Arthritis: Facts, Incidence, and Risk Factors
Arthritis is a disorder that causes inflammation to one or more joints. The symptoms of arthritis include joint pain, swelling, and inflammation. There are about 100 forms of arthritis. Arthritis can affect anyone but it is common in old people. If not treated in early stages, arthritis can cause permanent damage to the joints which can lead to low quality life.
Arthritis commonly affects women than men in all races and age. Other risk factors for arthritis include:
- Family History of the Disease – Some forms of arthritis are genetically linked. You are at risk of developing arthritis if you have or had a member of the family suffering from arthritis
- Overweight – People who are overweight are at high risk of getting arthritis. This is because excess weight put stress on the joints, spine, and the hip which can lead to wear out of the cartilage
What is the Most Important Information I Should Know About Arthritis?
There are two primary types of arthritis, the rheumatoid arthritis and osteoarthritis also known as degenerative joint disease. There are about 100 forms of arthritis and they all affect the joints. They are characterised by joint pain, stiffness, swelling, and inflammation.
The difference between the two primary types of arthritis is that osteoarthritis affects old people and it is as a result of acute trauma and repetitive stress on the joints while rheumatoid arthritis can occur in any age.
The treatment for arthritis is usually directed towards the symptoms. Drugs such as non-steroidal anti-inflammatory drugs (NSAIDs) and analgesics can help in treating of arthritis.
What are the Symptoms of Arthritis?
The symptoms of arthritis depend with the form of arthritis even though stiffness, inflammation, joint pain and swelling are common in all forms of arthritis.
Are you Experiencing Any Other Symptoms?
There are some forms of arthritis that have other symptoms apart from joint pain, swelling, stiffness and inflammation.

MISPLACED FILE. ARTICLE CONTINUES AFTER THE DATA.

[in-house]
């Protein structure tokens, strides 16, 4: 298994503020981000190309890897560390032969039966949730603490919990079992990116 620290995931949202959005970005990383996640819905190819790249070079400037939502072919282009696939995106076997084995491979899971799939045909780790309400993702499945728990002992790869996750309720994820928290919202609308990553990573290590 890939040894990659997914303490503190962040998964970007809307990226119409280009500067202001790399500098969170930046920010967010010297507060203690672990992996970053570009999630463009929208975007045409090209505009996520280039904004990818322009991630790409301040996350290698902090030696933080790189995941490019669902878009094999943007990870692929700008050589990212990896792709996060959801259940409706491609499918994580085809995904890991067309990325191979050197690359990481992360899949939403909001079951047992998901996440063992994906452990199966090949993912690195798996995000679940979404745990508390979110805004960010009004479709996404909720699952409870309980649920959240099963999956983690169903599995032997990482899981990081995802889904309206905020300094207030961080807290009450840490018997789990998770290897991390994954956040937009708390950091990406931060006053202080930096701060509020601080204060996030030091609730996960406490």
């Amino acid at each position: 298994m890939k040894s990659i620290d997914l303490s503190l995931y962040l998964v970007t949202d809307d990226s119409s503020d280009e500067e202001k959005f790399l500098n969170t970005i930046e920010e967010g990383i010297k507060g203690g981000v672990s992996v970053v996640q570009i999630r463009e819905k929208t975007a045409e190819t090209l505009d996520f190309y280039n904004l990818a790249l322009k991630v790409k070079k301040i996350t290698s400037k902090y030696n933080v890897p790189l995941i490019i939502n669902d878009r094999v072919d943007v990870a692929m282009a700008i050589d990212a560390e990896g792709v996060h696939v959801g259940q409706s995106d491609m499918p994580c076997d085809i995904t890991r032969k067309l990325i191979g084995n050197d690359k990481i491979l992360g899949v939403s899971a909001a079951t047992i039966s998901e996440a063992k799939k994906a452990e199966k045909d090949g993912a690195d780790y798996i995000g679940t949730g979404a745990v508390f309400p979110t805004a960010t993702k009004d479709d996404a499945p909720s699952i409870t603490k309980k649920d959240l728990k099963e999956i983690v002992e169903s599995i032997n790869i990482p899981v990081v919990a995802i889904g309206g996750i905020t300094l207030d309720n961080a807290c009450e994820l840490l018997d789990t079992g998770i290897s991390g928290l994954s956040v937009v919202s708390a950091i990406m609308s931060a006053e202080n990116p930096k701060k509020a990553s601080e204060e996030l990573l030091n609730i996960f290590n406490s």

Juvenile rheumatoid arthritis is one of the forms of arthritis that affect children. It symptoms include rashes on the legs and arms, anaemia, loss of appetite and fever.
Infectious arthritis usually spread from other parts of the body to the joints. Its symptoms include chills, fever, sharp pain due to injury or an infection in another part of the body.
How to Recognise Early Signs and Symptoms of Arthritis?
Early signs of arthritis can be confusing and indefinite. Most people who have arthritis will experience tenderness around the joints, stiffness especially after sleep, less motion of the joints and the affected joint area will turn red and warm.
Myth About Treating Arthritis
There are several myths about treating arthritis. Some of the myths are:
- Nothing much can be Done to Reduce* Pain Associated with Arthritis – This myth is not true. Arthritis symptoms such as joint pain, stiffness, swelling and inflammation can be reduced* by use of non-steroidal anti-inflammatory drugs (NSAIDs), colchicine, and corticosteroids
- Early treatment can have Side Effects – This myth is misleading. Early treatment of arthritis can help reduce* the spread of arthritis such as infectious arthritis. It can also help in prevention of further damage to the joints which can result to disability. Even though some medications can have side effects, early treatment is always encouraged
- People who have rheumatoid arthritis (RA) should not exercise – This myth is not true. Taking a rest for people who have RA is good but exercise is also needed so that the joints cannot become stiff. People suffering from RA can get involved in low impact exercises such as aerobics, yoga, tai chi, walking, pilates, swimming, and stretching
What Research is Being Done on Arthritis?
Several researches are going on about arthritis. Scientists are studying new treatment for RA. The area being studied include medicine that inhibit the inflammation caused by b-cells, t-cells, and interleukin-1
Research is also being done to find the genes that might be the cause RA and abnormalities of immune system in patients of RA.
Research is also done on better ways of knowing which patients are susceptible of aggressive RA. A recent research showed that presence of citrulline antibodies in the blood can increase* the risk of having aggressive form of rheumatoid arthritis.
Another study being done on connective tissue collagen show promising results that can help reduce* the RA activity.
What are the Outlooks for Arthritis and What are Arthritis Complications?
The outlook of people with arthritis depends with several factors such as severity of the disorder, the complications, presence or absence of non-joint manifestations.
In severe cases RA can affect the eyes, kidney, and the lungs. Permanent damage of joints is also susceptible in chronic joint inflammation.
Do I have to Talk with my Doctor about Arthritis?
It is advisable to talk with your doctor about arthritis since the disease can affect anyone. People who have arthritis can also discuss with their doctor about their condition so that they can get advice on how to manage their condition.
Knowing the form of arthritis you have can help you get medications that can help you manage the disorder and stay healthy.